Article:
Somerset v Warwickshire, Taunton, 2nd day August 16, 2014

Abell Somerset's latest local star

Tim Wigmore at Taunton

Warwickshire 367 (Westwood 129, Overton 3-59, Gregory 3-97) and 1 for 0 lead Somerset 286 (Abell 95, Gregory 47, Jones 4-81, Patel 4-81) by 82 runs

Somerset are a club that holds local talent in particularly high esteem. They do not come much more local than Tom Abell. He was born in Taunton, educated at Taunton School, and plays club cricket for Taunton Cricket Club. On the evidence of his first innings in professional cricket, they do not come much more talented, either.

Debut innings can prove deceptive: England's leading Test runscorer begun his Test career with a pair. But, while his colleagues departed to a series of shots so ill advised that Abell might have thought that he was still playing second team cricket, the 20-year-old displayed a composure and poise befitting his cricketing credentials.

In his career for Taunton School first XI, Abell hit 17 centuries. In 2012, his final year, he hit 1156 runs at an average of 193 apiece. It was the highest aggregate in the history of Taunton School. Abell was named Young Wisden Schools Cricketer of the Year as a result; Somerset fans will hope he stays at the club rather longer than the winner three years earlier, Jos Buttler. Abell has been making copious runs for Somerset's second XI ever since, including 205 not out against MCC Universities a fortnight ago.

Only a series of unfortunate Somerset events gave Abell his opportunity. Craig Kieswetter's horrific blow to the eye; Chris Jones' sudden retirement from the game; and a knee injury to Alviro Petersen combined to create a berth. As Taunton broke into applause to welcome Abell to the wicket, the first observation was of his slight build. Short and fresh faced to boot, he might have difficulty getting into a nightclubs - not that there are any near Taunton to distract him.

Warwickshire may have thought they could intimidate him. They welcomed him to first-class cricket with a series of well-directed boundaries both from over and around the wicket, but Abell showed admirable technique to resist, accumulating unobtrusively off his legs and through steers on the offside and running assiduously between the wickets. As he grew in confidence, Abell begun to unfurl a wider range of shots: after taking 130 balls in making his first 44 runs, Abell took just 55 over his last 51.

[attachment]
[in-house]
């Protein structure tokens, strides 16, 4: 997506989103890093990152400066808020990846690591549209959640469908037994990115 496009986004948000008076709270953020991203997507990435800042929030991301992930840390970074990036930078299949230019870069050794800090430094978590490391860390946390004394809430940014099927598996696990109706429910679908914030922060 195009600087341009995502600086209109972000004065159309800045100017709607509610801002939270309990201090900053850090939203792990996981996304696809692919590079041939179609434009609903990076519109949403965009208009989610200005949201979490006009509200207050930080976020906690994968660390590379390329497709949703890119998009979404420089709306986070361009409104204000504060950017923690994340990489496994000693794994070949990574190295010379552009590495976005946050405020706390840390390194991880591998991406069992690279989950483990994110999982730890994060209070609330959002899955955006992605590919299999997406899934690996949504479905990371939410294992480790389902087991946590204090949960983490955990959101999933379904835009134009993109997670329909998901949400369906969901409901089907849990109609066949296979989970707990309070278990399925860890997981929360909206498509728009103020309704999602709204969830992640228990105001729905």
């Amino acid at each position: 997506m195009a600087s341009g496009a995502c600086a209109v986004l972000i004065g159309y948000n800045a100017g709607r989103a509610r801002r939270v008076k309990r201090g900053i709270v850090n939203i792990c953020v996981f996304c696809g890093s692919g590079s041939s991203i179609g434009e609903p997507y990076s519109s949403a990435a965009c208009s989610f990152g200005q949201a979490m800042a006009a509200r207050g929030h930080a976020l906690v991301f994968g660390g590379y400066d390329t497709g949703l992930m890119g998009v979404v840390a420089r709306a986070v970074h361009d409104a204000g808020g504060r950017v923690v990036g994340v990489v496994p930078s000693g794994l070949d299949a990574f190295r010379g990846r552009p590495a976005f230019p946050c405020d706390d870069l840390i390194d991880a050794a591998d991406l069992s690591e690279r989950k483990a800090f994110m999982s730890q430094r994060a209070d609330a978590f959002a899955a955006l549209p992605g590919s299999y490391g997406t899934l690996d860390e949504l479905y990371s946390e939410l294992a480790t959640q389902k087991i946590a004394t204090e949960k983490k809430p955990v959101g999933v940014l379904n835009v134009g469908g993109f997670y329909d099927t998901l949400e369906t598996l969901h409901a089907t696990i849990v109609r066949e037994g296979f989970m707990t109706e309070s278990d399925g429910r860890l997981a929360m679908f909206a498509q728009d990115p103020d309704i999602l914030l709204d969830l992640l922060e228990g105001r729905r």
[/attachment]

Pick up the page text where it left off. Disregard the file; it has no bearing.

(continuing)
His duel with Jeetan Patel was particularly enthralling. Abell is unlikely to have encountered an offspinner of similar quality in competitive cricket, and at the start of the innings he showed understandable discomfort against Patel: one leading edge on the legside looped up invitingly, but just out of the reach of any Warwickshire fielder. But as he became more accustomed to Patel, Abell became increasingly confident against him, cutting delightfully and on-driving with grace.

Even with only last man George Dockrell for company, the Taunton faithful were becoming increasingly convinced that they were about to witness the first hundred by a Somerset-born player on their Championship debut since Harold Gimblett in 1935. Alas, not, Abell chipped Patel straight to short midwicket on 95.

But Somerset had no right to complain. Without Abell's intervention, they might have given Warwickshire the opportunity to enforce the follow-on. Nevertheless, Warwickshire are in a position from which they will expect to give Patel the chance to spin them to victory on the final day.

Even on a day two Taunton wicket, there were signs of turn for Patel. He bowled with unremitting accuracy in the afternoon, choking Alex Barrow until he edged to short leg. Craig Overton was well taken by Jonathan Trott at midwicket attempting to seize the initiative and then - perhaps ominously - Alfonso Thomas was beaten by a beautiful delivery through the gate.

But the bulk of the damage to Somerset was the work of Warwickshire's patched-up seam attack. Even without Keith Barker, Boyd Rankin, Chris Woakes and Chris Wright, the seamers still extracted considerable life from the surface.

Their success was not confined to the ball, either: the final wicket pair benefited from Somerset's sixth dropped catch to extend their stand to 62. In his free-swinging 40, Oliver Hannon-Dalby more than doubled his previous first-class best.

Hannon-Dalby then set to work with the ball. A Marcus Trescothick hundred has underpinned three of Somerset's four Championship victories this season, but Varun Chopra greedily snaffled Trescothick's drive. That dismissal increased the onus on Nick Compton but he played on to Hannon-Dalby. No wonder some supporters resorted to asking him to predict the lottery numbers. Two balls earlier, Johann Myburgh followed his skipper in flashing to Chopra, a slip fielder of whose ilk Somerset would love, this time off Richard Jones.

His bowling provided intrigue all day. Jones bowled as if the short ball was his stock delivery. And while it leaked plenty of runs - an economy rate of 5.40 - the short ball delivered two wickets, as James Hildreth and Lewis Gregory both perished hooking.

But before his dismissal, Gregory was responsible for the most intoxicating cricket of the day. He succeeded where Overton failed in attacking Patel, twice smashing straight sixes, and swatted a six off Rikki Clarke that easily cleared midwicket. Gregory added 84 in 15 overs with Abell. His Division One statistics in 2014 - 261 runs at 32 and 40 wickets at 24 apiece - suggest that he might just be the most improved cricketer in the country.